I'd need a new gaming experience (which DoubleFine is known for, and showed video implementation of what we would get... thus why I believe the kickstart worked)); not just another old-school RPG (I can download thousands of those).
@NeilCardiff Didn't you link an article "proving" that Obsidian didn't care about their fans that never said a word one about them? And I'd like to find out where the hell you've found a law that rigidly defines what constitutes a "faulty" /videogame./ Nobody is legally obligated to give your money back to you, fix bugs and inconsistencies, or indulge you in your personal fan wanking. If they were, no medium of entertainment would continue: people who didn't like movies, people who didn't pay attention to PC game requirements, even people who bought a thesaurus over a dictionary that they later found would not level one leg of their table could file civil suits. And frankly, your self-entitlement either fuels spite or discourages further work on their part. Who's really entitled, the guy who paid ~$60 (9 hours work in the US at minimum wage) to enjoy himself with something designed for entertainment, or the people who provide that entertainment - usually as a full-time and thankless job. 95% of the staff from a developer aren't going to become a huge name that everyone recognizes, they're just part of a brand. But they do it anyway, even if there are complete idiots that will try to destroy their spirits at every turn out there.
No surprising at all. What they see is simple: they'll pay for everything and we make millions. The good side of it, that's a window of hope for people wanting to see FF VII Remake come true or any alike, if big companies do things like this.
@parrot_of_adun I am always amazed by peoples ability to misrepresent and selectively quote others words in order to win a flawed argument. I consider quote mining the equivalent to lying and liars are as impassible to argue with as the worst trolls so I will not be replying to any more of your comments.
I would like someone to sue LucasArts and do a decent remake of Rogue Squadron AND X-Wing vs. Tie Fighters. Obviously George Lucas is too busy crying to the media about how Nerds are upset that he won't re-release any SW movies, as they were shown. If they can redo crappy movies, why can't they redo crappy games?
@mhaed I really wish people like you flat out did not exist. If Double Fine hadn't released their $90 in smaller games - all products of a not-so-tried-and-true "Brutal Legend was a complete flop, let's just make as many games as we can" development cycle - they would not be able to ask their fans for funding unless it was for Psychonauts 2. They wouldn't have been on most people's radar, and even a prospective sequel to Psychonauts might not have drummed up that much money. Obsidian isn't any less well intentioned than Double Fine - they just don't make XBLA/PSN/"indie" games since they were spun off from Interplay, and thus have absolutely no money to self-publish an attempt to get their feet off the ground for similar projects. The key staffers for both OE/DF have been around a long time, though, and both are at their best fulfilling a niche. But you can't live on developing niche titles exclusively if it's a genre that really doesn't get any new fans for lack of publisher demand.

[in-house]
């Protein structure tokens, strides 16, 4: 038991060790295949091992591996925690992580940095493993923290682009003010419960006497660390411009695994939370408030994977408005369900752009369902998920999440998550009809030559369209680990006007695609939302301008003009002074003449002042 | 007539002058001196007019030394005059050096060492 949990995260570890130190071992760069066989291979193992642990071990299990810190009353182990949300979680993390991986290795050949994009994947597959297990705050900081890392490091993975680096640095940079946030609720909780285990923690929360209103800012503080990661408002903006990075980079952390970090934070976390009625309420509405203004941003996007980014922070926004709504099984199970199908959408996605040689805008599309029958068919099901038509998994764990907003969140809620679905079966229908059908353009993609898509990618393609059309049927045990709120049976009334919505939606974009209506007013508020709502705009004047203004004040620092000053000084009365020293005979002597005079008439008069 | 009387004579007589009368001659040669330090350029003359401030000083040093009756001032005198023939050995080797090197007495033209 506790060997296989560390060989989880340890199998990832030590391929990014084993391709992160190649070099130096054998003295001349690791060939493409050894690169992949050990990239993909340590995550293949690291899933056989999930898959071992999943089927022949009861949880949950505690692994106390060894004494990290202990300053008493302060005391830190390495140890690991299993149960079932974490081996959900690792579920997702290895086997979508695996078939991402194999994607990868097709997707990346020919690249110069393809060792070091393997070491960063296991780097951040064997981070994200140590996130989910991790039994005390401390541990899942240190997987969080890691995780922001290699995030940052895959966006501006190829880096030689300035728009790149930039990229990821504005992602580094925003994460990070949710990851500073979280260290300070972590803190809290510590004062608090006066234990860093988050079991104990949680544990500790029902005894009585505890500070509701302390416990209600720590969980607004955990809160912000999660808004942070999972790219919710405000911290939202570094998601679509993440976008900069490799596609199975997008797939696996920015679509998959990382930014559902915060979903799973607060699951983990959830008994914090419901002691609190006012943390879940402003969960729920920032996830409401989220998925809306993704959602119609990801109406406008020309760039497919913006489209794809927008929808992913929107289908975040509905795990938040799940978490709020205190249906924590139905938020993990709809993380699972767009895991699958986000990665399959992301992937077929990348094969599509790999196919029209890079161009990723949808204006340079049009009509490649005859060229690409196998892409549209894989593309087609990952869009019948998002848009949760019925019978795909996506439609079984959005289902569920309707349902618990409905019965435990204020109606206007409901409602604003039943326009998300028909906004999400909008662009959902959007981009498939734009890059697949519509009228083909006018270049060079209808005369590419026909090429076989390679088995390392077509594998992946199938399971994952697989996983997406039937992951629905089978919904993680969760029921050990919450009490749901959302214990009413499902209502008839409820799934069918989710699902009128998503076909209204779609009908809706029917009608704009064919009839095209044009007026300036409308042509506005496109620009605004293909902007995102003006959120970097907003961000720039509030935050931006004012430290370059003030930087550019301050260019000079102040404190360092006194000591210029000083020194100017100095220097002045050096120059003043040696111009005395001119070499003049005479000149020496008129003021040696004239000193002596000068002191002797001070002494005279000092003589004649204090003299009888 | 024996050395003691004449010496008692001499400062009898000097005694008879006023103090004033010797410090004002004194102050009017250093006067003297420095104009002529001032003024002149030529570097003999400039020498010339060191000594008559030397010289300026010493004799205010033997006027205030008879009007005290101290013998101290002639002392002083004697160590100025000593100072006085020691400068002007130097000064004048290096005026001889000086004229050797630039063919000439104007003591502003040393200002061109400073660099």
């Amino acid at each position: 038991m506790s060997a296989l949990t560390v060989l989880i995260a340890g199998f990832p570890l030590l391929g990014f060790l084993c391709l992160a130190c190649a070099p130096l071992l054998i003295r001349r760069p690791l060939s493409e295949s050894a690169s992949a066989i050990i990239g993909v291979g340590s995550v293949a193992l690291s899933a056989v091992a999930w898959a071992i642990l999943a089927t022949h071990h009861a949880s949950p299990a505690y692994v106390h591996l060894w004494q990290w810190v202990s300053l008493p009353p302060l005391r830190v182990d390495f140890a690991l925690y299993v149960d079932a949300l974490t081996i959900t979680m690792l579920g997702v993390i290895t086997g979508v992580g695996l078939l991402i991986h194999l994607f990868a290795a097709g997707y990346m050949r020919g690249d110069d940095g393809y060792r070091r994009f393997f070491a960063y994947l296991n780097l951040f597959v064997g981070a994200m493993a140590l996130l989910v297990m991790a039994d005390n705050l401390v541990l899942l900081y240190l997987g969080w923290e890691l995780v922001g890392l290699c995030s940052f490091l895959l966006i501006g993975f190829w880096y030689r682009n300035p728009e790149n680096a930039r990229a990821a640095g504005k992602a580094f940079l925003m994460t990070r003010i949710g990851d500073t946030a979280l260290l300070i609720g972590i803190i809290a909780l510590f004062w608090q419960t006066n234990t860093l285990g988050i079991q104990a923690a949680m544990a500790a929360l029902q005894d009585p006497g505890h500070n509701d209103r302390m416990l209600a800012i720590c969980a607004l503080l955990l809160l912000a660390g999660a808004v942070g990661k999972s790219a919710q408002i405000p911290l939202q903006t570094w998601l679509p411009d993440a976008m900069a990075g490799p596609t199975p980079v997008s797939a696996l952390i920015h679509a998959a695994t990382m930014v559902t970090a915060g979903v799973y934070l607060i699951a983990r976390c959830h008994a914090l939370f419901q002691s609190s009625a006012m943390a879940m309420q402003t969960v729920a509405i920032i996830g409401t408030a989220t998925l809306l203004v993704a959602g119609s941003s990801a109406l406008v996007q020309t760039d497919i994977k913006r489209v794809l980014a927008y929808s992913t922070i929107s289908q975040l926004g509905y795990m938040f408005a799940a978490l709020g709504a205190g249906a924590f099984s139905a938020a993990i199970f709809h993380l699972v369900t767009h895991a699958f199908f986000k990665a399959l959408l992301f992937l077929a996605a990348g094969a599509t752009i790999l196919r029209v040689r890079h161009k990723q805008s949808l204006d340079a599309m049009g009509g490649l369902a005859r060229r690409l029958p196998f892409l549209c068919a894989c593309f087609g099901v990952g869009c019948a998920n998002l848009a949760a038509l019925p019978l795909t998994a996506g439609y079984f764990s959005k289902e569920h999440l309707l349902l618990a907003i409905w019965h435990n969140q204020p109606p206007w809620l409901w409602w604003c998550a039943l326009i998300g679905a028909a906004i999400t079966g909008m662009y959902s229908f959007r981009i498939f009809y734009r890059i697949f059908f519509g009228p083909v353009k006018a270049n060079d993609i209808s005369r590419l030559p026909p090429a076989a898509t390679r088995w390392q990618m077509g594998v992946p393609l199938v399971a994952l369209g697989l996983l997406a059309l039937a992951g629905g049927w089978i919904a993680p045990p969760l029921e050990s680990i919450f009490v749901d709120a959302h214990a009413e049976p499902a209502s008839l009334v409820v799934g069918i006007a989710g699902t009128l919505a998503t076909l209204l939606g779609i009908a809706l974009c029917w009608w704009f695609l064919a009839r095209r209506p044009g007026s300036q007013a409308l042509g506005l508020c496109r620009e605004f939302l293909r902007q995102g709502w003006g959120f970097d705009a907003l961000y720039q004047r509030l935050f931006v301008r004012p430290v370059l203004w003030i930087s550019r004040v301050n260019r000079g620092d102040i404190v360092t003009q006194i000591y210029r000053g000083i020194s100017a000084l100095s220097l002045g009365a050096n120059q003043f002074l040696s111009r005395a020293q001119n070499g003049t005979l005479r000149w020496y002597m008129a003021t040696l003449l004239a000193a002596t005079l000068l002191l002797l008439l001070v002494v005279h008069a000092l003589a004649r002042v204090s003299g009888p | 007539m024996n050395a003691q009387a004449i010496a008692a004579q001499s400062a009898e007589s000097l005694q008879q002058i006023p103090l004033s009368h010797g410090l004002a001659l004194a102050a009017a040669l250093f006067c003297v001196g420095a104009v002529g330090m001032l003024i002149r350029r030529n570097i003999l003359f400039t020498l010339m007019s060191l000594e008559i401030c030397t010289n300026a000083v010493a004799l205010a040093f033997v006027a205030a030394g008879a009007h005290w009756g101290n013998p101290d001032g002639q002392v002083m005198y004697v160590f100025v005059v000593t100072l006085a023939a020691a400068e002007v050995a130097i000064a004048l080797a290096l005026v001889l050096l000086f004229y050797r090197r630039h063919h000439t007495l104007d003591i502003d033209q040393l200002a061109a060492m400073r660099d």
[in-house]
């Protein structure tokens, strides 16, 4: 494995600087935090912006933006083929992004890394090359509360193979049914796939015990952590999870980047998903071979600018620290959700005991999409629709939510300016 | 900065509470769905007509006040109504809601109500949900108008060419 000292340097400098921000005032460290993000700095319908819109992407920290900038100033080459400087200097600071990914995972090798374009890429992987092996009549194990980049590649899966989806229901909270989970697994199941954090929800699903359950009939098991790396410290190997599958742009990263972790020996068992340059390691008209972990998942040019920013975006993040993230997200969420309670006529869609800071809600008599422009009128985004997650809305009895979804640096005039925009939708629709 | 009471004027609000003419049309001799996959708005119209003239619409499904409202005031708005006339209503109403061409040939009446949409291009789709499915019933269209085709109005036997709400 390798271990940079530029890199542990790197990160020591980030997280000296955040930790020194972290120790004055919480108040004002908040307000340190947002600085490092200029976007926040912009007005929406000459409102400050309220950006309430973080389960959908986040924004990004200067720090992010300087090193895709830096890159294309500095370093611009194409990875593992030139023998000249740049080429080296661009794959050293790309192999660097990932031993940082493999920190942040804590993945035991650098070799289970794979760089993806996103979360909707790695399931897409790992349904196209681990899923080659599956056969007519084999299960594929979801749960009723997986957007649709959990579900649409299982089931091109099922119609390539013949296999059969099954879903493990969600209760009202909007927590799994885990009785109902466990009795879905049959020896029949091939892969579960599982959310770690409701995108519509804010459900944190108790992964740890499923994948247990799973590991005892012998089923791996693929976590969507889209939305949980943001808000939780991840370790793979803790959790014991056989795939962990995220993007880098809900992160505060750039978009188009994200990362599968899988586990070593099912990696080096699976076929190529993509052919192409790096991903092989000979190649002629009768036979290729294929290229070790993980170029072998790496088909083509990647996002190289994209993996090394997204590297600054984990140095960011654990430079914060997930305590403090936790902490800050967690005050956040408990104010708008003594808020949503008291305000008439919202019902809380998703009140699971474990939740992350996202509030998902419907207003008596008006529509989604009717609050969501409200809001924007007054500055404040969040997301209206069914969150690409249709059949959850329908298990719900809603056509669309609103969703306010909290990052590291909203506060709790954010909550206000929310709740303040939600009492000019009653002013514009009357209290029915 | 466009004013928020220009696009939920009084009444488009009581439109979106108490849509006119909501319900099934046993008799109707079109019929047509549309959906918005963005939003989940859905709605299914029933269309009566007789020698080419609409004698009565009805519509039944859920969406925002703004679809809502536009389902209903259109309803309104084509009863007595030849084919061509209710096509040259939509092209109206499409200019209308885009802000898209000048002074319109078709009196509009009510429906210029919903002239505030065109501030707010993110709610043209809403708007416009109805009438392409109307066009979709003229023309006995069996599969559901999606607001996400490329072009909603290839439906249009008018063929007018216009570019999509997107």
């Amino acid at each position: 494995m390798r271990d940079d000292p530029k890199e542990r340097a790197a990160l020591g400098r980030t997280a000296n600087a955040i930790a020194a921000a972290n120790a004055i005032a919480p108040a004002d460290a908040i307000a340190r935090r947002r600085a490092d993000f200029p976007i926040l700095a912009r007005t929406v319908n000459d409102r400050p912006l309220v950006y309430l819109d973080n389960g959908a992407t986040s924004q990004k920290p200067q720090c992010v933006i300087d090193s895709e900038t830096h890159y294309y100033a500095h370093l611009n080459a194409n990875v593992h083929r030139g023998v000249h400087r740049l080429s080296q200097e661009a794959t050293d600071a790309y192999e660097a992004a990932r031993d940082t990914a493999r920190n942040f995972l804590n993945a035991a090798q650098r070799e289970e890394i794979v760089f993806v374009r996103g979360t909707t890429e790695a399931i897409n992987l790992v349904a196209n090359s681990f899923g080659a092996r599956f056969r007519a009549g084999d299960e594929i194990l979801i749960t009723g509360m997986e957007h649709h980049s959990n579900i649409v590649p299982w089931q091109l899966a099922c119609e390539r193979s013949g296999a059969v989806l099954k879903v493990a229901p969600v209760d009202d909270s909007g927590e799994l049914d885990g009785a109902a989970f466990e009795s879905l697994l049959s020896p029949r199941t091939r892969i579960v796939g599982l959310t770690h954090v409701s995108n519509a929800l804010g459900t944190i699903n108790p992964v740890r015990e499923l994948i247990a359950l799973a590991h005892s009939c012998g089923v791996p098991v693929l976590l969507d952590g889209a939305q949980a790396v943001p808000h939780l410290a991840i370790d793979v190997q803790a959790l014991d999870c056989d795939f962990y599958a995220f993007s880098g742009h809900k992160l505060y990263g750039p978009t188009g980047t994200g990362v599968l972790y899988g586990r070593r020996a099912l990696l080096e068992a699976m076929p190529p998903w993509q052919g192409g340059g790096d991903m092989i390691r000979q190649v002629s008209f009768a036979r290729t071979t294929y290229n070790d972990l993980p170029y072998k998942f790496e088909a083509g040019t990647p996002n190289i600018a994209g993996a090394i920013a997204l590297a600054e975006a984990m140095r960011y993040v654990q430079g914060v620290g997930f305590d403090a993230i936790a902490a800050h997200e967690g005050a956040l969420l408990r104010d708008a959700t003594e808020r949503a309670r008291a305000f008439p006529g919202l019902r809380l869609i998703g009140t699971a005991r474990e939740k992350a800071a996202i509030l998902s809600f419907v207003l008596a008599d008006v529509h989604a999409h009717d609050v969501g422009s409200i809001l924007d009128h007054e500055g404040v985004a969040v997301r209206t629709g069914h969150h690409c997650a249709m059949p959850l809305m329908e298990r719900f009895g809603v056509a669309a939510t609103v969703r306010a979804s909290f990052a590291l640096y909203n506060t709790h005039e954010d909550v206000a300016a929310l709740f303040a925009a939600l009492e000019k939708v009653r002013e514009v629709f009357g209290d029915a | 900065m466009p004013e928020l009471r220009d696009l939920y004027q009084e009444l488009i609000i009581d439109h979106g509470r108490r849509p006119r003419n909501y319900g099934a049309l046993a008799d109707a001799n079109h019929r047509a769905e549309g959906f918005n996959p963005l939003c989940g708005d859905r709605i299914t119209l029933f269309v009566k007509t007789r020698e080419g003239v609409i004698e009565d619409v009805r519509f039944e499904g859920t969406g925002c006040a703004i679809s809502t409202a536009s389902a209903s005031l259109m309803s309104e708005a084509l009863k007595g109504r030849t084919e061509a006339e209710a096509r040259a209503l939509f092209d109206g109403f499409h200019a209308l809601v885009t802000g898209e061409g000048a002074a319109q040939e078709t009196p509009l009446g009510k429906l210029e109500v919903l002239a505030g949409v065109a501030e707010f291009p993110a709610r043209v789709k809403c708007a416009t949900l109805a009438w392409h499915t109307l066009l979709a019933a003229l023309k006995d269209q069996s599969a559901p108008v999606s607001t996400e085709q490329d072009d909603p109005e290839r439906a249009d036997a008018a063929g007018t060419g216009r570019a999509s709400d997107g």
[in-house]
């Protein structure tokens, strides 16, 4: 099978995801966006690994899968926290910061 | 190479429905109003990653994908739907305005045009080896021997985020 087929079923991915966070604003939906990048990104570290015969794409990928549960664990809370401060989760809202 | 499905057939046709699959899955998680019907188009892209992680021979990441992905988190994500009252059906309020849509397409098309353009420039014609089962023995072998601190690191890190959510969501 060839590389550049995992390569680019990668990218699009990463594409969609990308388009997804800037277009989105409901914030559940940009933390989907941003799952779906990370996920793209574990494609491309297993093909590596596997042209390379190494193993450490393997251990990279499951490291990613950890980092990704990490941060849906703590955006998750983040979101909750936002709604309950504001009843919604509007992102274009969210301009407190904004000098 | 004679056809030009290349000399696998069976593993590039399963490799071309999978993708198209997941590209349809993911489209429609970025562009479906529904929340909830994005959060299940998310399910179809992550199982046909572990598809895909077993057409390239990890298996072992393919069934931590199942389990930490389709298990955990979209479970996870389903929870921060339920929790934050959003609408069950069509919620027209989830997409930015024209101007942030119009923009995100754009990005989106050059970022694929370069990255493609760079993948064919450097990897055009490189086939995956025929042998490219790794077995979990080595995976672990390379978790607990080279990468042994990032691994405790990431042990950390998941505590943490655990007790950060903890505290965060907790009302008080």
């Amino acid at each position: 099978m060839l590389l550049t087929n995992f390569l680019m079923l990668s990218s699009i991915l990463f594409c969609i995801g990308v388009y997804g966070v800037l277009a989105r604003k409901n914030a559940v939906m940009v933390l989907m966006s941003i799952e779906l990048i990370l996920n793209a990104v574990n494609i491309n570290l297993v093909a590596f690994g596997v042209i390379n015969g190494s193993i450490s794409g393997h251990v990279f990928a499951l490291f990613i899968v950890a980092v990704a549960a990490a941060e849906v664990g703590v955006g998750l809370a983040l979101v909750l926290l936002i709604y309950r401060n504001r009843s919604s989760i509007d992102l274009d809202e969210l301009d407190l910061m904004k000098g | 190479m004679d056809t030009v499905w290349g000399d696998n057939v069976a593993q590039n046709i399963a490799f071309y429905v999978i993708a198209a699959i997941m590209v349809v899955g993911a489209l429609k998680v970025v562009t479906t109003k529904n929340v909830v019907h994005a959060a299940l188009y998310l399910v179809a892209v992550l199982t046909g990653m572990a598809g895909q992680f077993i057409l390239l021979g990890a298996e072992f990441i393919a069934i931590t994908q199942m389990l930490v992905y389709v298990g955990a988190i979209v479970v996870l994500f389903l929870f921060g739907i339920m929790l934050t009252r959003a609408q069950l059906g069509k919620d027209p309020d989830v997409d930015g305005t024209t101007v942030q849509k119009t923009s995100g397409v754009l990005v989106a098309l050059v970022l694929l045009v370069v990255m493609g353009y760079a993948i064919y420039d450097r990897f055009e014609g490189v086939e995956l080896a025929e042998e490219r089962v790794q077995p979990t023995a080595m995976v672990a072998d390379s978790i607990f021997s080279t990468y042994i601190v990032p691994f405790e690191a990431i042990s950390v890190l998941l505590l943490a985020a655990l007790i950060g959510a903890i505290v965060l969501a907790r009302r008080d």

@NeilCardiff Well then we have something in common. Re-read my post carefully. To say , but that they think, falsely, that they're the entitled ones (I have yet to figure out why you think this), and you therefore proclaim you in turn owe them nothing, as though shattering some sort of ancient treaty. -OR- Your post was arbitrary nonsense with a reference to a largely irrelevant article by eurogamer. Sorry, I chose the former. My ONLY opinions here are that neither we, nor developers owe anything beyond whatever exchange that occurs with a purchase, and that it would be favorable to see a nice old-school isometric RPG by obsidian (which would be a just cause for using kickstarter, no publisher would fund that). Obvious English comprehension issues my arse.
Content you might like…
Users who looked at this article also looked at these content items.
Playing Xbox One games on somebody else's console will also require a check-in every hour. Full Story
- Posted Jun 6, 2013 3:41 pm PT
Xbox boss Don Mattrick believes concerns over connectivity are overblown, recommends Xbox 360 for those without an Internet connection. Full Story
- Posted Jun 11, 2013 5:52 pm PT